Short notes on the Cultural Togetherness of South India in 7th Century


The story of northern contacts with the early peoples of South India is fascinating. It is however very dim in its details and is naturally so; being such it affords opportunity for the adventurous historians to indulge in imagination.

The Ramayana and the Mahabharata are early instances of reference to the south the former more elaborately than the latter. A good part of the Ramayana deals with the happenings in the Deccan, the Tamil country and Ceylon.

Perhaps a third only is concerned with the events in the north. This epic narrates how the Lord of Lanka instigated his agents to destroy the peaceful hermitages in the forests of the Deccan. The sojourn of the hero in the Deep South and his successful war against Ravana (by the way a word equated by some scholars with Iraivan, i.e., king) incidentally mentions many things concerned with the south. It is possible that a lot of this is interpolation.


In the case of the Mahabharata at least it can be held confidently that the stories of Arjuna’s exploits in Madurai are a contribution to the story by the authors of the southern recession of the epic. We will have occasion later to show that Vijaya’s marriage with the princess in Madurai was not a part of the epic story.

But a garbled version of the marriage of Vijaya of ancient Ceylon with a Pandyan princess and also how the reference in the Purananuru to what has been called a Chera participation in the Mahabharata war was after all a local affair between the Satavahanas and the Tamil rulers in historical times and has nothing to do with the epic. The persistence of certain scholars in holding fast to the older but false theories cannot stand in the way of those interpretations being easily disproved.

Going back to earlier times one finds a total absence of knowledge of and therefore reference to South India in the Vedic and immediately post-Vedic literature. Down to the days of the Upanishads there is no indication whatsoever of northern knowledge of South India. It is only in the post-Buddhist period that some evidence in this regard is available.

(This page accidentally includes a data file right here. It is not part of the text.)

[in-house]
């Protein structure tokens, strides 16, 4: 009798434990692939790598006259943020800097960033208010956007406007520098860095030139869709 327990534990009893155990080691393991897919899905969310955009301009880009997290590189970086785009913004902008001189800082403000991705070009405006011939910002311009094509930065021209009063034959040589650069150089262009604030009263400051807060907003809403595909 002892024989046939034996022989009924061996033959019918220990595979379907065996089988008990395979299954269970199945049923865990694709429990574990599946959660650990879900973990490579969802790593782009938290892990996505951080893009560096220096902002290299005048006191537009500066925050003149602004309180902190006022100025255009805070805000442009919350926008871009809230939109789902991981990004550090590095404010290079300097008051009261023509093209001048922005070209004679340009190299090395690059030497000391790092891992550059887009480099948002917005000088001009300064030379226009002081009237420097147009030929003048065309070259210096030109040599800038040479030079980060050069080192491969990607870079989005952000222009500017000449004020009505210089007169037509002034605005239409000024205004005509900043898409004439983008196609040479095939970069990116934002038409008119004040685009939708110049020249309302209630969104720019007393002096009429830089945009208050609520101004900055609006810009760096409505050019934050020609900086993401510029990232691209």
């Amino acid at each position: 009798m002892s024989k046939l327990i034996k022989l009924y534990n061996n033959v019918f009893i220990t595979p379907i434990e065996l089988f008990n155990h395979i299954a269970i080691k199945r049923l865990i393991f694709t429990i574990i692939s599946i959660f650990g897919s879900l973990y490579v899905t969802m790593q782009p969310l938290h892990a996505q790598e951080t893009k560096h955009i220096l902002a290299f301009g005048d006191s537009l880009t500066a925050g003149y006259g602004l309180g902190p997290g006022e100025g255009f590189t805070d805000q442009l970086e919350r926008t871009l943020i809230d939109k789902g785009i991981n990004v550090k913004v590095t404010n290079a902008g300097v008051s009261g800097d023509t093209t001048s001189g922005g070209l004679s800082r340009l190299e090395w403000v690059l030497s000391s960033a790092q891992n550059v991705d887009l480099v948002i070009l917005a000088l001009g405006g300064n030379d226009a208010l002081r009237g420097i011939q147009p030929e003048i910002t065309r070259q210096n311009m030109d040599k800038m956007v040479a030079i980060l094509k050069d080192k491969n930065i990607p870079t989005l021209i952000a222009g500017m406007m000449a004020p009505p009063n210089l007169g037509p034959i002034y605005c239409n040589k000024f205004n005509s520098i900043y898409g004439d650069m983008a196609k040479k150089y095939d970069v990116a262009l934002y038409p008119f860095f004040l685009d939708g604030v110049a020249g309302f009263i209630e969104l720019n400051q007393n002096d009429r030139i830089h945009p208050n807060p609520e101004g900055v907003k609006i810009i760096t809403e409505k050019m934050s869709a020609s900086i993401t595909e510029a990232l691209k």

The early Aryans called North India Aryavarta, i.e., the abode of the Aryans. They knew that a vast stretch of land lay in the south and they called it the ‘Dakshinapatha’. Dakshinapatha included the Deccan and extreme South India.


One of the reasons why the Aryans did not immediately after their occupation of the Gangetic plains fan out in the southern direction was the Dandakaranya stretching from the Vindhyan Mountains practically over the whole of the Deccan with the exception of the coastland on the east and on the west and which provided an effective barrier. Crossing the jungle and overcoming the dangers inherent there were not easy for even the hardy. But even this was overcome by the more adventurous among the Aryans. Panini, the Sanskrit grammarian does not seem to know the south but Katyayana, Patanjali, Kautilya and Bandhayana give evidence of their knowledge of the south.

Kautilya’s in his Arthasastra refers to the pearl fisheries of the Pandyan kingdom and Baudhyana in his Dharma Sastraic prescriptions refers to the different socio-religious practices of the southerners, contra-distinguished from those of the northerners. This Dharma Sastra writer was somewhat suspicious of the southern Brahmin who he thought was culpable of anachara (deviation from the law).

He especially referred to certain practices in the south some of which till the other day persisted and a few are still practised, for example, dining with women, eating cold rice kept overnight and marrying the daughter of one’s maternal uncle or paternal aunt. The last two practices are known as cross-cousin marriages. Baudhayana again does not approve of overseas travel, particularly for the Brahmins.

But we know of historical instances of this law being violated especially by the Kaundinya who left for Fu-nan to found a kingdom there. These are real and historical references while the Suttanipata of the Buddhist canon speaks of a rural settlement in the Assaka country in the Dakshinapatha. The earliest Aryan references to the Deccan are to be found in the Brahmanas and the Aranyakas.


The Sankhayatia Srautasutra mentions the Vedic rishi Visvamitra condemning his 50 sons to an excommunicated life beyond the Aryavartha in the south and referring to them as the Dasyus, an expression which includes the Sabaras, Pulindas and the Andhras. The Aitareya Aranyaka speaks of the Caeras as the Cherapada.

Katyayana perhaps of the 4th century was a grammarian who supplemented Panini and possibly for the first time in literature referred to the Cheras, the Cholas and the pandyas. These were early and dim glimmerings of Aryan knowledge about the south.

The Asokan edicts which mention not only the Chera, Chola, Pandyas but also the Satiyaputras (in north-western Tamil country) and the Tambaparmi (Ceylon) are the first instance of North Indian epigraphic reference to the south. Megasthenes who stayed in the court of Chandragupta Maurya also mentions the Pandyas and this is surely the earliest foreign reference.

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